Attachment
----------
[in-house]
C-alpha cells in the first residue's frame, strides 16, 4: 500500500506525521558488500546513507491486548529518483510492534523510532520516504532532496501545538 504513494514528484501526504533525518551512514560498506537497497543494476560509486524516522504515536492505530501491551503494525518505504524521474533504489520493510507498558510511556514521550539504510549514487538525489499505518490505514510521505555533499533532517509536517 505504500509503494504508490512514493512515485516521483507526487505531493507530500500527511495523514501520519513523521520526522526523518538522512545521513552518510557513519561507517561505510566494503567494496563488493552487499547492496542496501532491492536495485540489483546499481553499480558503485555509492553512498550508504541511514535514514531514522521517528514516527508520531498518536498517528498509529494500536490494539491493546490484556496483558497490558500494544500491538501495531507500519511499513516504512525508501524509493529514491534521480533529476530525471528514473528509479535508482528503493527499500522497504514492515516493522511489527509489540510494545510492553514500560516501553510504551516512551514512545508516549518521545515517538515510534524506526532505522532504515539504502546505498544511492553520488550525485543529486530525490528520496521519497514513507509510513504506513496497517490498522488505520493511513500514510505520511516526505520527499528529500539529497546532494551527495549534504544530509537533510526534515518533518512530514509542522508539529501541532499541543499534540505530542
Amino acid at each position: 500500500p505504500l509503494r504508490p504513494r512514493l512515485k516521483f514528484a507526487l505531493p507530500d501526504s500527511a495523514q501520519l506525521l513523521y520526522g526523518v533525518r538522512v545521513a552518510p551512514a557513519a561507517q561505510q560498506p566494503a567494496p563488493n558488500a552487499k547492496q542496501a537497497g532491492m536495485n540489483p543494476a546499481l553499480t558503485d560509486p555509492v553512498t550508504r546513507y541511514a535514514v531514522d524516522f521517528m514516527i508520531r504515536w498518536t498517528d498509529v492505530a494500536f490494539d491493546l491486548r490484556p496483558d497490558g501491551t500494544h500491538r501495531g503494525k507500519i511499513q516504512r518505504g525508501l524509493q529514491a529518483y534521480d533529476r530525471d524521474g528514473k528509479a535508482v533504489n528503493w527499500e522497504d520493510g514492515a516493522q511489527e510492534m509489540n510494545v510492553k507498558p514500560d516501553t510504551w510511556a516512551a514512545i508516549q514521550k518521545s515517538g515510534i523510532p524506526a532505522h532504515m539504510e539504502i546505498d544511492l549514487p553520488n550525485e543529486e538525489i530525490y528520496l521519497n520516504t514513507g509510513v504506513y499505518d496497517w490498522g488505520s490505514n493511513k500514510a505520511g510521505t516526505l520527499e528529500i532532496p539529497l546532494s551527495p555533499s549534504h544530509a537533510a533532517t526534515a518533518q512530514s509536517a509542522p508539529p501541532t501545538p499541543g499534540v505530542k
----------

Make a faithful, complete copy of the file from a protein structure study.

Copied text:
[in-house]
C-alpha cells in the first residue's frame, strides 16, 4: 500500500506525521558488500546513507491486548529518483510492534523510532520516504532532496501545538 504513494514528484501526504533525518551512514560498506537497497543494476560509486524516522504515536492505530501491551503494525518505504524521474533504489520493510507498558510511556514521550539504510549514487538525489499505518490505514510521505555533499533532517509536517 505504500509503494504508490512514493512515485516521483507526487505531493507530500500527511495523514501520519513523521520526522526523518538522512545521513552518510557513519561507517561505510566494503567494496563488493552487499547492496542496501532491492536495485540489483546499481553499480558503485555509492553512498550508504541511514535514514531514522521517528514516527508520531498518536498517528498509529494500536490494539491493546490484556496483558497490558500494544500491538501495531507500519511499513516504512525508501524509493529514491534521480533529476530525471528514473528509479535508482528503493527499500522497504514492515516493522511489527509489540510494545510492553514500560516501553510504551516512551514512545508516549518521545515517538515510534524506526532505522532504515539504502546505498544511492553520488550525485543529486530525490528520496521519497514513507509510513504506513496497517490498522488505520493511513500514510505520511516526505520527499528529500539529497546532494551527495549534504544530509537533510526534515518533518512530514509542522508539529501541532499541543499534540505530542
Amino acid at each position: 500500500p505504500l509503494r504508490p504513494r512514493l512515485k516521483f514528484a507526487l505531493p507530500d501526504s500527511a495523514q501520519l506525521l513523521y520526522g526523518v533525518r538522512v545521513a552518510p551512514a557513519a561507517q561505510q560498506p566494503a567494496p563488493n558488500a552487499k547492496q542496501a537497497g532491492m536495485n540489483p543494476a546499481l553499480t558503485d560509486p555509492v553512498t550508504r546513507y541511514a535514514v531514522d524516522f521517528m514516527i508520531r504515536w498518536t498517528d498509529v492505530a494500536f490494539d491493546l491486548r490484556p496483558d497490558g501491551t500494544h500491538r501495531g503494525k507500519i511499513q516504512r518505504g525508501l524509493q529514491a529518483y534521480d533529476r530525471d524521474g528514473k528509479a535508482v533504489n528503493w527499500e522497504d520493510g514492515a516493522q511489527e510492534m509489540n510494545v510492553k507498558p514500560d516501553t510504551w510511556a516512551a514512545i508516549q514521550k518521545s515517538g515510534i523510532p524506526a532505522h532504515m539504510e539504502i546505498d544511492l549514487p553520488n550525485e543529486e538525489i530525490y528520496l521519497n520516504t514513507g509510513v504506513y499505518d496497517w490498522g488505520s490505514n493511513k500514510a505520511g510521505t516526505l520527499e528529500i532532496p539529497l546532494s551527495p555533499s549534504h544530509a537533510a533532517t526534515a518533518q512530514s509536517a509542522p508539529p501541532t501545538p499541543g499534540v505530542k